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  • Writer's pictureAnna Robertson

Different exit exams for franco, anglo students

Accessing an English public-school education in Quebec has presented challenges to the minority anglophone community ever since Bill 101 was passed in 1977. Proving eligibility to access an English education has been a requirement since that time, and school-age children who attend schools in the Western Quebec School Board (WQSB) have always had to prove their eligibility for an education in English.

In early January the Low Down reported that recent changes announced by the Ministry of Education and Higher Education of Quebec would also require CEGEP students in the province to produce their hard copy eligibility certificates to prove they were eligible for an English education.

Students who have been attending a school in the WQSB, which is 45 per cent of Heritage’s population, have nothing to worry about in terms of their eligibility, but they will still need to provide their certificate, said Heritage director general Terry Kharyati.

Based on new information from the Ministry of Education and Higher Education of Quebec, “WQSB students who hold a permanent Certificate of Eligibility for English Instruction do not have to take any steps regarding their eligibility status to apply to CEGEP,” explained Kharyati on Feb. 9.

But other students who do not hold a Certificate of Eligibility for English Instruction, must have been declared eligible to study in English before the end of their high school studies, Kharyati explained. The procedure for applying to an educational organization for a certificate of eligibility is available on the Ministry of Education’s website, under Eligibility for English Education.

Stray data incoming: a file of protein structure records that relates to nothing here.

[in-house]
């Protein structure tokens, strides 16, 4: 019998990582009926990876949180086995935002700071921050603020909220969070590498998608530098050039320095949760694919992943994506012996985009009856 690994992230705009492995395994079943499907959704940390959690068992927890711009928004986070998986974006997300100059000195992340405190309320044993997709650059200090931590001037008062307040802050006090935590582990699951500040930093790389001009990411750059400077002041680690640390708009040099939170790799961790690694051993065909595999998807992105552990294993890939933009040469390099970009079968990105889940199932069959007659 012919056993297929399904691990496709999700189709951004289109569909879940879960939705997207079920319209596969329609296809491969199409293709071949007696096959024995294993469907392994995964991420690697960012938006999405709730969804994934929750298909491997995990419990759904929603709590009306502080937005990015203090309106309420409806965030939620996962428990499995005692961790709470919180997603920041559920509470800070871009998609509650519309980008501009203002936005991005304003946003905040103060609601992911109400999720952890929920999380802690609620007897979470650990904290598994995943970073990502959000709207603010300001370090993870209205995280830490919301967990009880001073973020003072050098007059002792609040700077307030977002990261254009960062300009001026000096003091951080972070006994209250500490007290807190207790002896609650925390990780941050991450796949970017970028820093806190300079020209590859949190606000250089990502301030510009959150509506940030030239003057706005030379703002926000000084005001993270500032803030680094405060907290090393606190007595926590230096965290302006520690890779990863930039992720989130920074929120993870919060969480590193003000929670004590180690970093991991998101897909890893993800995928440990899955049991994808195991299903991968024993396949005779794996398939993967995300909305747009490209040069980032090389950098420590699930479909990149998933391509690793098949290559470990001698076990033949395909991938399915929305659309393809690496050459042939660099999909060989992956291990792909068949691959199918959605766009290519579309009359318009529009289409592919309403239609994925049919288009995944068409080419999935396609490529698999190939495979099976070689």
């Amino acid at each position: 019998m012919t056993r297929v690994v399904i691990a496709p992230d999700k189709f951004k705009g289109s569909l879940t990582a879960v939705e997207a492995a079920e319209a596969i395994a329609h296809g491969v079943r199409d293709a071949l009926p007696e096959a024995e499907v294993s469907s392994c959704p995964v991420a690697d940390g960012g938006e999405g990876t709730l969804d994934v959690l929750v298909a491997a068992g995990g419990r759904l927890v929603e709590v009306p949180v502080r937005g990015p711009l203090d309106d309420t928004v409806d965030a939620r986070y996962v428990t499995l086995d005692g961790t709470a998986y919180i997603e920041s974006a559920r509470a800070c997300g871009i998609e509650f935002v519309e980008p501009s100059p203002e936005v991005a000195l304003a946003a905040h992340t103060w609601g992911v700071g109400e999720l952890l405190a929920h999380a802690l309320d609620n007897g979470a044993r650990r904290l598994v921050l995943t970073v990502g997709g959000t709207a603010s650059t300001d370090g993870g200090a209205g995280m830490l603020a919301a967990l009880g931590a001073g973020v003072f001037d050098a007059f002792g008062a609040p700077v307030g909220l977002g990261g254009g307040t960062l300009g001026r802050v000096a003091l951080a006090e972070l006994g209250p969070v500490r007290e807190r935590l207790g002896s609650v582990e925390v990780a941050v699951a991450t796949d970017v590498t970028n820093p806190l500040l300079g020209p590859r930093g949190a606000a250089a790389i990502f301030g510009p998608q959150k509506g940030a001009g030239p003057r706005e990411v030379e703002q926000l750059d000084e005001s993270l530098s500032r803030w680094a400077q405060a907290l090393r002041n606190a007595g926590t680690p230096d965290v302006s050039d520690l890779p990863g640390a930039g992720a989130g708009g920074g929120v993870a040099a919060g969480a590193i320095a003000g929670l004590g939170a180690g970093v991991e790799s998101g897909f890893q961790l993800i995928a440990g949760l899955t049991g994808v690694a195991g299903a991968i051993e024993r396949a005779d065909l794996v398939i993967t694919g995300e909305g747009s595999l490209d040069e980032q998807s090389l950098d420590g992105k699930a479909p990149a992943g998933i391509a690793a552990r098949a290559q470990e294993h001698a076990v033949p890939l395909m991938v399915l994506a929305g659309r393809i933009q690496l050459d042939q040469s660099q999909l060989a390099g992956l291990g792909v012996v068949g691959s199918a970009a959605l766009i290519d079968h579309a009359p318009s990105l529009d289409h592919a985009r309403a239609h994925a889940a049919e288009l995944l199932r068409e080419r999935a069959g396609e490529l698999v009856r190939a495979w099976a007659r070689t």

Kharyati and Academic Dean, Lisa Peldjak, clarified that the underlying issue is not so much access to education at an English CEGEP like Heritage, but rather the exit language exam that students are required to write. Without English language eligibility, francophone and allophone students will have to take specific French language courses and write the French language exit exam in order to graduate.

In contrast, students with the English eligibility certification will write the English language exit exam. These students will be mandated to take French language courses, but they will be in a different stream of courses from the francophone and allophone students.

“It’s been a mixed message since the beginning of this process,” said Kharyati, adding that Heritage College communicates changes regarding language requirements to the community as soon as they are received from the ministry.

An information session for prospective students will be held at Heritage College on Feb. 22 at 6 p.m.

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